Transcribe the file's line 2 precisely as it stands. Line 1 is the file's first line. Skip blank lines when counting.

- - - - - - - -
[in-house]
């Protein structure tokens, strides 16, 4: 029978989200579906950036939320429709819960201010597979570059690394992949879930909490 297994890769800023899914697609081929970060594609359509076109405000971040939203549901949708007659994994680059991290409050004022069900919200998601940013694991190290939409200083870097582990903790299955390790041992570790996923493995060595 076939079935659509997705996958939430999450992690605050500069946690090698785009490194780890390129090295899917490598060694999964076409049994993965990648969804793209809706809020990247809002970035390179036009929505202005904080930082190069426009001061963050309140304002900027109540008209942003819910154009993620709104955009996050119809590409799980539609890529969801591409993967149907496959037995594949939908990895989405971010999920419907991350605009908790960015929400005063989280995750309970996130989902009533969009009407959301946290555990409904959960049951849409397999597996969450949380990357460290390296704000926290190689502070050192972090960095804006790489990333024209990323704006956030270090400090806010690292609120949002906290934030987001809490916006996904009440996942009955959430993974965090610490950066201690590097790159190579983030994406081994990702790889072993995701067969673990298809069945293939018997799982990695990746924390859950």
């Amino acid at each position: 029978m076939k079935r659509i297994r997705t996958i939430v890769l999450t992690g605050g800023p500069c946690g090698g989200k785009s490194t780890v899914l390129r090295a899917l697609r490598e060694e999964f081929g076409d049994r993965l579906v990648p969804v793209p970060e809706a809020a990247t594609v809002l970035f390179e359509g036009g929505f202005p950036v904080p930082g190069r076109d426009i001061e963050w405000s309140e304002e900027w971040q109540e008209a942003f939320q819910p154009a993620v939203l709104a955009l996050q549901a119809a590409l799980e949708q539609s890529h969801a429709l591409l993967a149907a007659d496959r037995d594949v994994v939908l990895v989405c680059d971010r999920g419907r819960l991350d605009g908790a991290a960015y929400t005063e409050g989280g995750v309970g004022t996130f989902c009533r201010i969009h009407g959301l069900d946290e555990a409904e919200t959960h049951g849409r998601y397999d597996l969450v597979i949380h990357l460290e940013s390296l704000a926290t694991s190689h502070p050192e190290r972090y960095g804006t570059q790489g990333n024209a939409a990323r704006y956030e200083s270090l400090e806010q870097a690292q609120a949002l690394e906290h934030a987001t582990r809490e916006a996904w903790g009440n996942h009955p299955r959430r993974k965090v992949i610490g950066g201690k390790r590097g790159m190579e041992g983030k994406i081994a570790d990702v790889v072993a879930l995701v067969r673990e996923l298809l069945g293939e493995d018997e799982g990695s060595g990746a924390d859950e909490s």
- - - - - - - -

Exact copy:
């Protein structure tokens, strides 16, 4: 029978989200579906950036939320429709819960201010597979570059690394992949879930909490 297994890769800023899914697609081929970060594609359509076109405000971040939203549901949708007659994994680059991290409050004022069900919200998601940013694991190290939409200083870097582990903790299955390790041992570790996923493995060595 076939079935659509997705996958939430999450992690605050500069946690090698785009490194780890390129090295899917490598060694999964076409049994993965990648969804793209809706809020990247809002970035390179036009929505202005904080930082190069426009001061963050309140304002900027109540008209942003819910154009993620709104955009996050119809590409799980539609890529969801591409993967149907496959037995594949939908990895989405971010999920419907991350605009908790960015929400005063989280995750309970996130989902009533969009009407959301946290555990409904959960049951849409397999597996969450949380990357460290390296704000926290190689502070050192972090960095804006790489990333024209990323704006956030270090400090806010690292609120949002906290934030987001809490916006996904009440996942009955959430993974965090610490950066201690590097790159190579983030994406081994990702790889072993995701067969673990298809069945293939018997799982990695990746924390859950």